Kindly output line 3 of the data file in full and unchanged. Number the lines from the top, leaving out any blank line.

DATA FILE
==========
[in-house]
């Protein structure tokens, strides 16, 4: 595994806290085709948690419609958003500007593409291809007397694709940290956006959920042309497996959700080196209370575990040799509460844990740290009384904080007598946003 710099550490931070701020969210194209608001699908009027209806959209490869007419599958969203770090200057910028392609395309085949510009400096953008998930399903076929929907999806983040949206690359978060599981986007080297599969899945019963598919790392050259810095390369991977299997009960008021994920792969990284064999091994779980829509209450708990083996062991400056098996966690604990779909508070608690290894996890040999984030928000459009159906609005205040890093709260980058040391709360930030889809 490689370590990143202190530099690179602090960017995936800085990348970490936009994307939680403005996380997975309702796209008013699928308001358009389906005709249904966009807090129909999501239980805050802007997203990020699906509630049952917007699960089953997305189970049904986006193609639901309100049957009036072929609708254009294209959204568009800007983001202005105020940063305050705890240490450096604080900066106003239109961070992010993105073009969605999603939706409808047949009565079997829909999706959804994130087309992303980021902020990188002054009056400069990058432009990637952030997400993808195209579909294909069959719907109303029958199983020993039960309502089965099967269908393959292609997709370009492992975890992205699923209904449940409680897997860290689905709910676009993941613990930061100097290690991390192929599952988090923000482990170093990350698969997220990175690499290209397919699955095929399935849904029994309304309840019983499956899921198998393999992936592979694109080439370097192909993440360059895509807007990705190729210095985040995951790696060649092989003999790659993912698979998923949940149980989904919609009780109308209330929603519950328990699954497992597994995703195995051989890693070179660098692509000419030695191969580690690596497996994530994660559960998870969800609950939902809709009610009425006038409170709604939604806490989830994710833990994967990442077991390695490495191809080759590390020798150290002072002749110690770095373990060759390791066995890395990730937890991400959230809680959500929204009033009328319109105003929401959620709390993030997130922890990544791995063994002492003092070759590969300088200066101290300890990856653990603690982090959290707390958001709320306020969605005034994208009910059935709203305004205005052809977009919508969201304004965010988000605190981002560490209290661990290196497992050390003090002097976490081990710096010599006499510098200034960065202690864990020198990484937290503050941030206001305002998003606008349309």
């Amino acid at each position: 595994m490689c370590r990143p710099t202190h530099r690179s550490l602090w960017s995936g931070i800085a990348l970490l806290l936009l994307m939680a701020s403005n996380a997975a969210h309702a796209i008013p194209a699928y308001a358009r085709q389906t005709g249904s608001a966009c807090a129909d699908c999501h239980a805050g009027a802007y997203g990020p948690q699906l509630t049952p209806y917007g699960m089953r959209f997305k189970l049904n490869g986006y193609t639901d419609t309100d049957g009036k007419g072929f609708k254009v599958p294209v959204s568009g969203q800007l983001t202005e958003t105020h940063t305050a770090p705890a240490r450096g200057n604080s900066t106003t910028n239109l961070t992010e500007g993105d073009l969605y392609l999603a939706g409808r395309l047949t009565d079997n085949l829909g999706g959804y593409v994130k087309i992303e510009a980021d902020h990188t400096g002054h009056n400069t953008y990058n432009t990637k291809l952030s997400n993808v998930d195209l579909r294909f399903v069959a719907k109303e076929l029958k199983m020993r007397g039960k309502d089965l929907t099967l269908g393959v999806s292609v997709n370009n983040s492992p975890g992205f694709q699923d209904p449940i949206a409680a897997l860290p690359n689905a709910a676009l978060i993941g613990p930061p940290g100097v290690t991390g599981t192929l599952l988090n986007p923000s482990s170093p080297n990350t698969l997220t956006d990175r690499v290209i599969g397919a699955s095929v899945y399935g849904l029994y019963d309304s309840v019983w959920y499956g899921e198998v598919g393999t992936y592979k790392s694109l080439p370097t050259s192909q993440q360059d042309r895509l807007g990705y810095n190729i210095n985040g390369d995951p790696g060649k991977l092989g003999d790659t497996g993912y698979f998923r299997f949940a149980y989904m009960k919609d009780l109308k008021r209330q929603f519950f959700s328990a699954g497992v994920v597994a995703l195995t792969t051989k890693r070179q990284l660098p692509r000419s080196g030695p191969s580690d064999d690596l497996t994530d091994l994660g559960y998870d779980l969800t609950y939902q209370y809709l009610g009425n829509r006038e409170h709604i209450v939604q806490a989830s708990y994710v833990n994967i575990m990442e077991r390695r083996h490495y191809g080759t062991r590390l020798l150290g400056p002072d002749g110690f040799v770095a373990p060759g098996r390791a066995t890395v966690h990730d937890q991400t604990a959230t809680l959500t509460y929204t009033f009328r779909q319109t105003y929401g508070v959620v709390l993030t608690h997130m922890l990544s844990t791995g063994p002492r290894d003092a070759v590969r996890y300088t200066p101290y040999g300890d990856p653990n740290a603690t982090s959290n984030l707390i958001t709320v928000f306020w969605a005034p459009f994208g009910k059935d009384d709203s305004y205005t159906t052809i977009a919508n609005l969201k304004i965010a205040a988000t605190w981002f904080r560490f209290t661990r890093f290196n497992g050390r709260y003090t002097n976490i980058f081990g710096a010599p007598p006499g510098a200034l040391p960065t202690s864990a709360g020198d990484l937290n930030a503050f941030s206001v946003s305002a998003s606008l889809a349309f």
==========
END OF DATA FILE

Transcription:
């Amino acid at each position: 595994m490689c370590r990143p710099t202190h530099r690179s550490l602090w960017s995936g931070i800085a990348l970490l806290l936009l994307m939680a701020s403005n996380a997975a969210h309702a796209i008013p194209a699928y308001a358009r085709q389906t005709g249904s608001a966009c807090a129909d699908c999501h239980a805050g009027a802007y997203g990020p948690q699906l509630t049952p209806y917007g699960m089953r959209f997305k189970l049904n490869g986006y193609t639901d419609t309100d049957g009036k007419g072929f609708k254009v599958p294209v959204s568009g969203q800007l983001t202005e958003t105020h940063t305050a770090p705890a240490r450096g200057n604080s900066t106003t910028n239109l961070t992010e500007g993105d073009l969605y392609l999603a939706g409808r395309l047949t009565d079997n085949l829909g999706g959804y593409v994130k087309i992303e510009a980021d902020h990188t400096g002054h009056n400069t953008y990058n432009t990637k291809l952030s997400n993808v998930d195209l579909r294909f399903v069959a719907k109303e076929l029958k199983m020993r007397g039960k309502d089965l929907t099967l269908g393959v999806s292609v997709n370009n983040s492992p975890g992205f694709q699923d209904p449940i949206a409680a897997l860290p690359n689905a709910a676009l978060i993941g613990p930061p940290g100097v290690t991390g599981t192929l599952l988090n986007p923000s482990s170093p080297n990350t698969l997220t956006d990175r690499v290209i599969g397919a699955s095929v899945y399935g849904l029994y019963d309304s309840v019983w959920y499956g899921e198998v598919g393999t992936y592979k790392s694109l080439p370097t050259s192909q993440q360059d042309r895509l807007g990705y810095n190729i210095n985040g390369d995951p790696g060649k991977l092989g003999d790659t497996g993912y698979f998923r299997f949940a149980y989904m009960k919609d009780l109308k008021r209330q929603f519950f959700s328990a699954g497992v994920v597994a995703l195995t792969t051989k890693r070179q990284l660098p692509r000419s080196g030695p191969s580690d064999d690596l497996t994530d091994l994660g559960y998870d779980l969800t609950y939902q209370y809709l009610g009425n829509r006038e409170h709604i209450v939604q806490a989830s708990y994710v833990n994967i575990m990442e077991r390695r083996h490495y191809g080759t062991r590390l020798l150290g400056p002072d002749g110690f040799v770095a373990p060759g098996r390791a066995t890395v966690h990730d937890q991400t604990a959230t809680l959500t509460y929204t009033f009328r779909q319109t105003y929401g508070v959620v709390l993030t608690h997130m922890l990544s844990t791995g063994p002492r290894d003092a070759v590969r996890y300088t200066p101290y040999g300890d990856p653990n740290a603690t982090s959290n984030l707390i958001t709320v928000f306020w969605a005034p459009f994208g009910k059935d009384d709203s305004y205005t159906t052809i977009a919508n609005l969201k304004i965010a205040a988000t605190w981002f904080r560490f209290t661990r890093f290196n497992g050390r709260y003090t002097n976490i980058f081990g710096a010599p007598p006499g510098a200034l040391p960065t202690s864990a709360g020198d990484l937290n930030a503050f941030s206001v946003s305002a998003s606008l889809a349309f």